Calf prices are up year over year. At the same time, forage availability is shrinking and grain prices are pressuring profits in the cattle feeding sector. What are the current forces to watch for in the beef cattle market and can retaining ownership increase profit potentials this year?
3/15/2022 – ARC/PLC Sign-up Deadline
3/17/2022 – Briscoe County Cattle Program
3/23,30, 4/6,13/2022 – Master Irrigator , Spearman
3/25 – 3/27/2022 – TSCRA Convention , Fort Wrorth
4/5/2022 – Hale & Floyd County Beef Cattle Conference, Plainview
4/8/2022 – Owning Your Piece of Texas , Burnet
4/12/2022 – Ector County Input Cost Management Conference, Digital/Midland
4/20/2022 – Direct Beef Sales Webinar National Ag Law Center , Digital
4/26-27/2022 – Hemphill County Beef Conference, Candian
5/13/2022 – Direct Beef Sales Workshop, Amarillo
What We’re Reading
Cattle producers welcome Contract Library pilot program – Morning Ag Clips
First half 2022 price prospects – Corn & Soybean Digest
Sorghum an option on more irrigated acres – Farm Progress
Cattle Market Update
The cattle market has seen some turmoil in the last three weeks, though not as much as the grain complex. Though we have seen some pressure on feeder calf prices coming from increased feed costs, on the whole, feeder and fed cattle prices are expected to provide more profits this year than they have in the last three to five.
To begin with, demand for beef is really good. The Retail All Fresh Beef Demand Index, a function of retail beef prices and volume consumed, saw a 20-year high in 2000 with the second highest year coming in 2021. Of course, some of this increased demand is a function of pandemic distortions like lower beef packing throughput increasing retail prices to record highs. However, the Index would suggest that people still ate enough beef at historically high prices to increase the outcome of the demand index. Even leaving out the last two, pandemic-impacted, years we see that demand in the prior five years was strong, historically speaking.
Retail All Fresh Beef Demand Index
At the same time that we are seeing record setting measures of demand, the cattle herd is shrinking, and shrinking quickly. The cattle cycle moved into a contraction, in terms of volume, between 2019 and 2020. Liquidation continued from 2020 to 2021 and accelerated to near-unprecedented levels from 2021 to 2022. The Cattle Inventory Report showed a 2.3 percent net decrease in cow numbers across the U.S. To put that value into perspective, the 2021-2022 decline in cow numbers is the largest percentage decline since prior to the drought of the early 2010s. The contraction in cow numbers was exacerbated by the drought in the Northern Plains and western Corn Belt region over the last two years.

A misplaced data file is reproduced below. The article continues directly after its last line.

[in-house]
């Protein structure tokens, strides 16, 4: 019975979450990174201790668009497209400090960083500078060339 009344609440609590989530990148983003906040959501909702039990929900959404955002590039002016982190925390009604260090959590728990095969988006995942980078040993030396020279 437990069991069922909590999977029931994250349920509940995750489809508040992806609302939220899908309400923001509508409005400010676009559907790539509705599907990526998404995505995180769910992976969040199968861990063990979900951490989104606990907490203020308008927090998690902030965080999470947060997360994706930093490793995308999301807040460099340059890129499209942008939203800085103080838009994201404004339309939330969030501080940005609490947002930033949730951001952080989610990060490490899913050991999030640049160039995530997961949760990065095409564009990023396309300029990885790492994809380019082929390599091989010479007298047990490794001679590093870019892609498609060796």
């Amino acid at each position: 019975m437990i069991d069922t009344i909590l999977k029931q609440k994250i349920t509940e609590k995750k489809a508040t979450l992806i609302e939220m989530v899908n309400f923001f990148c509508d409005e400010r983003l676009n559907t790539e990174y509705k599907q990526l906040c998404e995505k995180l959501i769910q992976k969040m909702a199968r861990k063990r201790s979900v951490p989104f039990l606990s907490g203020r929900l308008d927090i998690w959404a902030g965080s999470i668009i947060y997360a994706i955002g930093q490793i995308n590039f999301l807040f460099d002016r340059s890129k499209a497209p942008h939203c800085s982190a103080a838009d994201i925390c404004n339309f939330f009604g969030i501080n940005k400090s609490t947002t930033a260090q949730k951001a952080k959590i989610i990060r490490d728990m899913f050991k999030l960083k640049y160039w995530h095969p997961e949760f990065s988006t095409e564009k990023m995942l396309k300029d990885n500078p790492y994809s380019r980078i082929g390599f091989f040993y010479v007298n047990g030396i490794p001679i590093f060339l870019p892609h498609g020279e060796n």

January 1 Cow Inventory
The fundamentals of the cattle cycle are holding, with prices for calves, fed cattle, and other cattle up year over year across the board. Cull cows are particularly high, with Southern Plains auction prices up approximately 65% year over year in the last two weeks. High cull cow values suggest to me that the U.S. liquidated such a large percent of the herd last year that finding cull cows, even in a high cost environment, is becoming relatively difficult.
Slaughter Cow Prices
The value of feeder calves is also up year over year, though prices have fallen from relative highs over the last month. In February we were seeing cash prices on the Southern Plains in the neighborhood of $1.65/lb. for 7-8 weight calves. As of last week those prices had fallen to less than $1.55/lb., a 13% decline in just a month. There are plenty of reasons this decline may have occurred.
First, as we’ll discuss further, the cost of adding weight to cattle in a feed yard has gone up drastically over the last month. The cost of feed is second only to the cost of purchasing feeder cattle when converting feeder calves to fed cattle. If feed yards hold more market power relative to the cow-calf sector and want to maintain their margins, they have to offer a lower price for feeder calves all else equal. Additionally, because of the lack of forage, we may be seeing a deviation from the normal seasonal pattern. With little perennial pasture in good condition and a lack of successful wheat pasture, many producers turned to selling calves earlier than normal. This being the case, it’s possible that we’re seeing an earlier decline from seasonal highs than normal for this time of year.
Med. & Lrg. #1 Feeder Steer Prices
I mentioned the drought in the Northern Plains and western Corn Belt earlier. The drought has now moved south, and if it remains through the spring (it is forecast to do so) we will see difficulties establishing grain crops and perennial forages, the main feedstuffs for the cattle feeding and cow calf sectors, respectively. Since January, corn prices on the Southern Plains have risen approximately 25%, and the disruptions from Russia’s invasion of Ukraine may induce more volatility yet. Ukraine is the world’s fourth largest corn exporter and accounts for roughly 13% of the world’s feed grain exports. Corn planting in both Russia and Ukraine begins in April. If the war is still ongoing it seems unlikely that the normal amount of Ukrainian acres will be planted. Similarly, with Russia’s supply chain severely disrupted as a result of severe sanctions, it seems likely that Russian producers might face production challenges themselves. All of this means that if the war lasts even one to two more months we are likely to see a significant shortage of corn worldwide which will send prices higher still.